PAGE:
South West the perfect sanctuary for stranded nomads
Two American tourists, who became stranded in Roelands during the coronavirus lockdown, have thanked the community for its support after a two-month stay.
Former North Carolina residents Bonnie Truax and her husband Trinity Montero were travelling around Australia when the coronavirus pandemic sent the country into a whirlwind of worry.
Non-essential travel was banned and regional borders were monitored by Police and the Australian Defence Force, leaving the nomads shipwrecked in the South West region.
They received a call from the United States, urging them to return home, however, Mrs Truax and Mr Montero had no home to go to.
The 47-year-olds had quit their corporate jobs and sold their belongings to journey around Australia in their new house on wheels — a decked-out bus equipped with a kitchen, bathroom and bedroom.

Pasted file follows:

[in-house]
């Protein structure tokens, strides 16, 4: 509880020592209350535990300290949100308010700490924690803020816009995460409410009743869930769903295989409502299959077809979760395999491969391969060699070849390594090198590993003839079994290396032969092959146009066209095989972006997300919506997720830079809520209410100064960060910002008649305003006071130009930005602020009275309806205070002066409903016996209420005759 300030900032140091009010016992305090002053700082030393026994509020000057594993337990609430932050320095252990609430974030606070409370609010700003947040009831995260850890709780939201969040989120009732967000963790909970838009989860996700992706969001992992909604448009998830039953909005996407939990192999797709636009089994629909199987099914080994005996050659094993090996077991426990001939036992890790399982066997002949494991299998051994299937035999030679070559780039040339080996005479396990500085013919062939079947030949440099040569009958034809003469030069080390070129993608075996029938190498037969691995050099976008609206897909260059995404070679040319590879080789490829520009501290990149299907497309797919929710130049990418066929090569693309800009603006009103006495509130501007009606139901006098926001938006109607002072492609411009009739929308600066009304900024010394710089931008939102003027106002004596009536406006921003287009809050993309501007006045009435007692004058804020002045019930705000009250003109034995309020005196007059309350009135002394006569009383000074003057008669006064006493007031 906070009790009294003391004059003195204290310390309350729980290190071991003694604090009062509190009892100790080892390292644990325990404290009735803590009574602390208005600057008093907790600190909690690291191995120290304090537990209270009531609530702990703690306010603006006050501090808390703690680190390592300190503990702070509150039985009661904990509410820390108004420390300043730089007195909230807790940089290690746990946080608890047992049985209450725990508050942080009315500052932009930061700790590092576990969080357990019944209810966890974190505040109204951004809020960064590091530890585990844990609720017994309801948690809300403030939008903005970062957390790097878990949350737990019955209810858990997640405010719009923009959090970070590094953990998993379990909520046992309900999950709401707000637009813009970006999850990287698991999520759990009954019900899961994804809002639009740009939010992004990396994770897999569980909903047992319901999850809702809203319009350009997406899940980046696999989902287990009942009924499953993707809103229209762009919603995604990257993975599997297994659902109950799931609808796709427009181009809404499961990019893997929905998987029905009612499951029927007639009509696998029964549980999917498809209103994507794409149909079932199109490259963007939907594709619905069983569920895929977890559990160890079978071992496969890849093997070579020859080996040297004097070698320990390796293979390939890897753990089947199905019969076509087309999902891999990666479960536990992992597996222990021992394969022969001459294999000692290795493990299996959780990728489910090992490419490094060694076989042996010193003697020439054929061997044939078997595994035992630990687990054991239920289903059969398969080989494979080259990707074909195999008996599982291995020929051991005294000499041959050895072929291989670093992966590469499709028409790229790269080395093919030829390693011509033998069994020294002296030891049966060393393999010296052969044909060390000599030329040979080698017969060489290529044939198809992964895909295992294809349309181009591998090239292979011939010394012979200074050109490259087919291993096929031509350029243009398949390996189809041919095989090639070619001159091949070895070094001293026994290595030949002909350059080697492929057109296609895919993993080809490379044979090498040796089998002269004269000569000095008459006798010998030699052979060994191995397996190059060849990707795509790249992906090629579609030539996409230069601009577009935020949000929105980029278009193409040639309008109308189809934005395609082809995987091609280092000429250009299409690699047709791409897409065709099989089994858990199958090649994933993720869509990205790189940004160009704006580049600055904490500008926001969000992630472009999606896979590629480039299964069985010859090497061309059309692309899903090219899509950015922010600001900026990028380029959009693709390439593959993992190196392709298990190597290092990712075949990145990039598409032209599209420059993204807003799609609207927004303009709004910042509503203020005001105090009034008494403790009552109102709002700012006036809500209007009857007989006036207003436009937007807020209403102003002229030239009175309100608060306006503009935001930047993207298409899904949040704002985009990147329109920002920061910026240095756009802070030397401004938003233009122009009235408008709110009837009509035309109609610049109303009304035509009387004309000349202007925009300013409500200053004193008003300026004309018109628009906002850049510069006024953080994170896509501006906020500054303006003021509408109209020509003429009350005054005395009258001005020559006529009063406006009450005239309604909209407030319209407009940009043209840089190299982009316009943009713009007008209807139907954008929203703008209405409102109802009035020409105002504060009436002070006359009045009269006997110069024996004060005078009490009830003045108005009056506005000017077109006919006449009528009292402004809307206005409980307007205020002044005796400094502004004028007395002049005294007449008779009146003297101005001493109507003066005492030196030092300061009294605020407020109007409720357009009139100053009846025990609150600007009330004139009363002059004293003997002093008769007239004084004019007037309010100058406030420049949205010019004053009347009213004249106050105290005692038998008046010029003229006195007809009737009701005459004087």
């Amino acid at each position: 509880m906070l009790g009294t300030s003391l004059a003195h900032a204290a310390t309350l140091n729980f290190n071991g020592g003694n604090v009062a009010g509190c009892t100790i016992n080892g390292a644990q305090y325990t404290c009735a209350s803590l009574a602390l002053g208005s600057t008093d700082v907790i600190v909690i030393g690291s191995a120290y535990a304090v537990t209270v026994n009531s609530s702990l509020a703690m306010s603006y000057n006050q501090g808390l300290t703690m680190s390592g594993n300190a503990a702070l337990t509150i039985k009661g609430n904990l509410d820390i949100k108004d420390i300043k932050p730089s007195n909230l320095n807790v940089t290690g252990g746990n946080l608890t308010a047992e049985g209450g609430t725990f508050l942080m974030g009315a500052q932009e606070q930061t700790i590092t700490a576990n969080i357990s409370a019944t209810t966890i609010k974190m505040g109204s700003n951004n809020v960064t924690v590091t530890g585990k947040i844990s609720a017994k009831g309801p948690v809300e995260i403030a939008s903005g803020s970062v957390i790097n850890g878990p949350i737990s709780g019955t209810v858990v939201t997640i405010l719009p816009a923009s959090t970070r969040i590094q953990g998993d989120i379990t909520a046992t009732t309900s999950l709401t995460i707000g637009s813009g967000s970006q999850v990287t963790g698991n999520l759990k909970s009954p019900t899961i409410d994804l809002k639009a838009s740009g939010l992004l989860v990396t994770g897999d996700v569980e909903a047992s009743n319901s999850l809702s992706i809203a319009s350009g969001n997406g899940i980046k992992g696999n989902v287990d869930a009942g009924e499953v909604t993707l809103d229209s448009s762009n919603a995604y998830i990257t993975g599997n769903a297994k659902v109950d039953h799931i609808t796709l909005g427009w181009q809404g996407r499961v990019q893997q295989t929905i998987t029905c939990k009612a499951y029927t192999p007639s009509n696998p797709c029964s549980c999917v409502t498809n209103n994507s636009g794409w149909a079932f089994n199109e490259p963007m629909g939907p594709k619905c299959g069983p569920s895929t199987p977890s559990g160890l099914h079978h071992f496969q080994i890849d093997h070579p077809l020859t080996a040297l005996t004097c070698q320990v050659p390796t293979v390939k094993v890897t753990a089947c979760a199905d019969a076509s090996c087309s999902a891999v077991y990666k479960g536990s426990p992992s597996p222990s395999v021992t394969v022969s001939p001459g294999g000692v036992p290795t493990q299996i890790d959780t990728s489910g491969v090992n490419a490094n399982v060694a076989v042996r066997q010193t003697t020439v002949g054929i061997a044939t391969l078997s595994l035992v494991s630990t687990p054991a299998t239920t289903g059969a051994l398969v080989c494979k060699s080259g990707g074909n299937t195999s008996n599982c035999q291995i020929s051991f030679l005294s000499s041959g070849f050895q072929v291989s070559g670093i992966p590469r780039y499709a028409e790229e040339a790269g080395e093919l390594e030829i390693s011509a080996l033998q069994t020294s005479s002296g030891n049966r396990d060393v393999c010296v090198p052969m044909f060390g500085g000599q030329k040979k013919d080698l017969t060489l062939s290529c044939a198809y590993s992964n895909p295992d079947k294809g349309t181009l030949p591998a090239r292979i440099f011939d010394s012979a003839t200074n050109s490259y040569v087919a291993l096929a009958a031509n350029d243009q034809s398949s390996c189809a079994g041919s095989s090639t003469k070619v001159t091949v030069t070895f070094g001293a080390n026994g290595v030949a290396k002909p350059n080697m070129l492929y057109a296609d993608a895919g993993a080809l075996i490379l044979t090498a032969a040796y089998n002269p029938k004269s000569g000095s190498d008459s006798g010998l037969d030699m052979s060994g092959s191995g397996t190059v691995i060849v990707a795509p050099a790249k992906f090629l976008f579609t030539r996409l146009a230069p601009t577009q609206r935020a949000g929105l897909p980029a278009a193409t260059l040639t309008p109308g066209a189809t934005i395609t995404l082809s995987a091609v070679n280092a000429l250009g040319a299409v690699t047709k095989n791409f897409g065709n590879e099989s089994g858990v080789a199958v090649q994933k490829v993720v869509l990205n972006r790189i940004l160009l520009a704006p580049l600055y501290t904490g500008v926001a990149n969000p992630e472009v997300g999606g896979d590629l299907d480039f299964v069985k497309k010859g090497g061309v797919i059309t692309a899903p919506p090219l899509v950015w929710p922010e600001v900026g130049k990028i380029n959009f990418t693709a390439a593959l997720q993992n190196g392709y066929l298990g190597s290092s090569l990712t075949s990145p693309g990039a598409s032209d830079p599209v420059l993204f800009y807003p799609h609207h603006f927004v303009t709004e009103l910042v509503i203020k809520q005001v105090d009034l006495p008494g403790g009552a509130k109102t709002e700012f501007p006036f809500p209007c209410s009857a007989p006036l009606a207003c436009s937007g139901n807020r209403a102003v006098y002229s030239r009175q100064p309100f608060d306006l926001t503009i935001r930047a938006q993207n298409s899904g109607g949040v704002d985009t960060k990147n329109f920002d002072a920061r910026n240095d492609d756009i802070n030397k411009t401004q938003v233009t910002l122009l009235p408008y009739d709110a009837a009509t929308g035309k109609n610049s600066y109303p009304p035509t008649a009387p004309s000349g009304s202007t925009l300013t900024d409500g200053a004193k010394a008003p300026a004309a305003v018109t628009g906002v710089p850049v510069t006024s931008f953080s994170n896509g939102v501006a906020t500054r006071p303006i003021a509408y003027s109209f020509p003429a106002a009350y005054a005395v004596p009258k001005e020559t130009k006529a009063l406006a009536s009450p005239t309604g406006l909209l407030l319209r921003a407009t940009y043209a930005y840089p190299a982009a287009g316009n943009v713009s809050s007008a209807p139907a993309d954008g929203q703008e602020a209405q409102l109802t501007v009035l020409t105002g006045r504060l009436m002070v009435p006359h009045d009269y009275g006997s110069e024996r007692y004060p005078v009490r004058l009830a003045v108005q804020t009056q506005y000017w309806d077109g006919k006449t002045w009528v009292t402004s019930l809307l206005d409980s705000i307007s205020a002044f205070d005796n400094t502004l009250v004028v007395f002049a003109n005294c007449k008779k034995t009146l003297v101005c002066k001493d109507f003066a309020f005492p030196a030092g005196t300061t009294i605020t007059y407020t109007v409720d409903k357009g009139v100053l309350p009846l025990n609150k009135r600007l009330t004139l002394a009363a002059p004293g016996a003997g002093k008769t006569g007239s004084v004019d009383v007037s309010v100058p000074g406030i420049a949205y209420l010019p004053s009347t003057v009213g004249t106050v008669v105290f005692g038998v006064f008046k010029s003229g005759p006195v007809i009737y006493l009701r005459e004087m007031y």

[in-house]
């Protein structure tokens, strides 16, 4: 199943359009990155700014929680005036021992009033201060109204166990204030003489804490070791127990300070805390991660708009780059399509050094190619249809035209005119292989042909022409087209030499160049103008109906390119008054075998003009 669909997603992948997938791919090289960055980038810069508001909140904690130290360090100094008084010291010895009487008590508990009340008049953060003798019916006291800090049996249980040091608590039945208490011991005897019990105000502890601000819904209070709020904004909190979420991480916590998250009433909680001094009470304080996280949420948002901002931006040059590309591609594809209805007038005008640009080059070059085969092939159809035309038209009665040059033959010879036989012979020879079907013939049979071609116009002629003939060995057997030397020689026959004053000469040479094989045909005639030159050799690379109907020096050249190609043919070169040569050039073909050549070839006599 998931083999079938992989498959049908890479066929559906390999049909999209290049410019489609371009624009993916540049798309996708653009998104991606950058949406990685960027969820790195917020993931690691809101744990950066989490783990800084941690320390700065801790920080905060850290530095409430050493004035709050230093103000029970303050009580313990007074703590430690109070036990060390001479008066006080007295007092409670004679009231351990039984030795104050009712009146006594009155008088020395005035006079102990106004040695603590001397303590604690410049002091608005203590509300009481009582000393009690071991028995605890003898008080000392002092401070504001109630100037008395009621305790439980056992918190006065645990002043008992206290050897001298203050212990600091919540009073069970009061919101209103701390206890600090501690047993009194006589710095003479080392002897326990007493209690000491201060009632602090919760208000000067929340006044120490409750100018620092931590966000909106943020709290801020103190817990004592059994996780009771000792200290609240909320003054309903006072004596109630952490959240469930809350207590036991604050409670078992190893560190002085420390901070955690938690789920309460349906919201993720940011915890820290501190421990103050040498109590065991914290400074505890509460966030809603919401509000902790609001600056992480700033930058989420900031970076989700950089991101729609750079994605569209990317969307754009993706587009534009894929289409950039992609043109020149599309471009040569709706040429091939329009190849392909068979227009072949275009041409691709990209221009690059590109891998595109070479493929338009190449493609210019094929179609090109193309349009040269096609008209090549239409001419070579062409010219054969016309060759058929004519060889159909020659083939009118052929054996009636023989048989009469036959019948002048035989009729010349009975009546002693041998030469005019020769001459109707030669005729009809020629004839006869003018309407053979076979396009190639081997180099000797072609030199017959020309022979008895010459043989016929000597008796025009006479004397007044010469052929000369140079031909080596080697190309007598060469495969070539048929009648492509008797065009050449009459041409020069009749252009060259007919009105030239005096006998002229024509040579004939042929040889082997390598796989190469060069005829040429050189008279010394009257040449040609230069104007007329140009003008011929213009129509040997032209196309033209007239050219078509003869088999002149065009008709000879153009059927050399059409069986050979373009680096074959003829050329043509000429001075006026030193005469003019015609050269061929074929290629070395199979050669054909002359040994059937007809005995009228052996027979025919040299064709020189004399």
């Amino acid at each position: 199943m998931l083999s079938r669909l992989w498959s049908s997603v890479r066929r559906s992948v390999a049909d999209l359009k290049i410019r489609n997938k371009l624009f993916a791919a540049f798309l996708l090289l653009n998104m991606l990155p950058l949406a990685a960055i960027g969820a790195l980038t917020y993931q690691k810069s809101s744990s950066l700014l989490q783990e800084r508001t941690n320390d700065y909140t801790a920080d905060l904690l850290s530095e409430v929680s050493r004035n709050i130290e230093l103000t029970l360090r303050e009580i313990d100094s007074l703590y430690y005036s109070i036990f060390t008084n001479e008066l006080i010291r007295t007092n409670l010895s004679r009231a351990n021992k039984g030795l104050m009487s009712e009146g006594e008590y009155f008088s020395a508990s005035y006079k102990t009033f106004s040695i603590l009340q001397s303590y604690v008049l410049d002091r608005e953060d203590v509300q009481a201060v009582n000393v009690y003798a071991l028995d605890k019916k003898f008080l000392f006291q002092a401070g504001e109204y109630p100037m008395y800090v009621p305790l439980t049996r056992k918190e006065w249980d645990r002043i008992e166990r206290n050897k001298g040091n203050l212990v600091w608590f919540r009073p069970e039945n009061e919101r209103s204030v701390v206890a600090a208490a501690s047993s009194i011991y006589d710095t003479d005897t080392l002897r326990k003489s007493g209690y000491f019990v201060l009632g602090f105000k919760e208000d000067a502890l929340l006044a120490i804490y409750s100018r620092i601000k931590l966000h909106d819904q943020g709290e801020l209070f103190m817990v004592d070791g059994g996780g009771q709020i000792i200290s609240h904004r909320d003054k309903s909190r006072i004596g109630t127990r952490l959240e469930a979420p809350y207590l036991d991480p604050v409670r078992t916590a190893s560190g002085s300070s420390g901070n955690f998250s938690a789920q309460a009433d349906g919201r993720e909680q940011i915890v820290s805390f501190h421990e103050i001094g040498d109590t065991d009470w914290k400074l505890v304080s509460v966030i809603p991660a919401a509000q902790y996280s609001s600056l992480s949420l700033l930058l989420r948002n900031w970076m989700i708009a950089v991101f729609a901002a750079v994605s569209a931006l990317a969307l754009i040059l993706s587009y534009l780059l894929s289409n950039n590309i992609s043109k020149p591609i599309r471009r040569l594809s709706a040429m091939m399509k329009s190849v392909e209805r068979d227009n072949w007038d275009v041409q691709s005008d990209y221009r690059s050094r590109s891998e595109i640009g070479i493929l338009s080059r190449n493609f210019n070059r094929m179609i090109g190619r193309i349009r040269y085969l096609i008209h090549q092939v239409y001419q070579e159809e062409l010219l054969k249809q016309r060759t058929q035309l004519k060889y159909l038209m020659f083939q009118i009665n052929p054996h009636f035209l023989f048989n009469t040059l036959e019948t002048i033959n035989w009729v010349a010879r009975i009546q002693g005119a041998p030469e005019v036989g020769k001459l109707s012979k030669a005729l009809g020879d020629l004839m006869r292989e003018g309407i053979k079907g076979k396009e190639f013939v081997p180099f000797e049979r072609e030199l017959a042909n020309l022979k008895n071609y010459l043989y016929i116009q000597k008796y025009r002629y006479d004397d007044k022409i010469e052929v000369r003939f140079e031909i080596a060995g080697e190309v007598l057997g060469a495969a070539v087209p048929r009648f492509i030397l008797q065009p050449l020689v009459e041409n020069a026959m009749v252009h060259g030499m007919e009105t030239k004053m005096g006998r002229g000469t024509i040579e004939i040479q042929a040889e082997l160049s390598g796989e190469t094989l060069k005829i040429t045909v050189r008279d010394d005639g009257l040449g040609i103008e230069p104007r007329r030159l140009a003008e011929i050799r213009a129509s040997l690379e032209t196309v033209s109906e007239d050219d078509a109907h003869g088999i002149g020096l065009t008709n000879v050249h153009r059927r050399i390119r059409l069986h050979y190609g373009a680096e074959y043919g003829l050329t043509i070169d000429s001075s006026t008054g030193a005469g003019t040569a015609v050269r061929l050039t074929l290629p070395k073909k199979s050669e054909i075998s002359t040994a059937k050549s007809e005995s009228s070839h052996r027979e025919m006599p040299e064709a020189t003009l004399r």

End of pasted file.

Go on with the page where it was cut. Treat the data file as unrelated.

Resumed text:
The minimalists had planned to loop around the red-dirt continent and were baffled as to what to do in the midst of a global health pandemic.
We tried caravan parks and accommodation sites, but many were closed to visitors.
“We even pleaded with councils in the Perth area to let us isolate on their soil, but they all said no.”
Mrs Truax said there was “a lot of anxiety” within communities and many were reluctant to welcome stranded travellers in fear of contracting the virus.
However, the pair received a helping hand from Toby Richardson, a Roelands resident they met over Facebook on a travel blogging page. Mr Richardson offered his Roelands backyard to the couple, where they parked their bus for more than 60 days.
“The people in Roelands were so friendly,” Mrs Truax said.
“We are so grateful to have met Toby and we appreciate the support from the Roelands and Burekup communities.
They made us feel welcome at a time when many people did not want visitors in their towns.
The pair departed Roelands on May 27 to continue their adventure. They are hoping to apply for another year-long visa to see more of Australia.
“As nomads, we rarely get sentimental or choose to call a place home, but Roelands will forever feel like a home to us.
“Maybe one day we might even choose to settle down here.”
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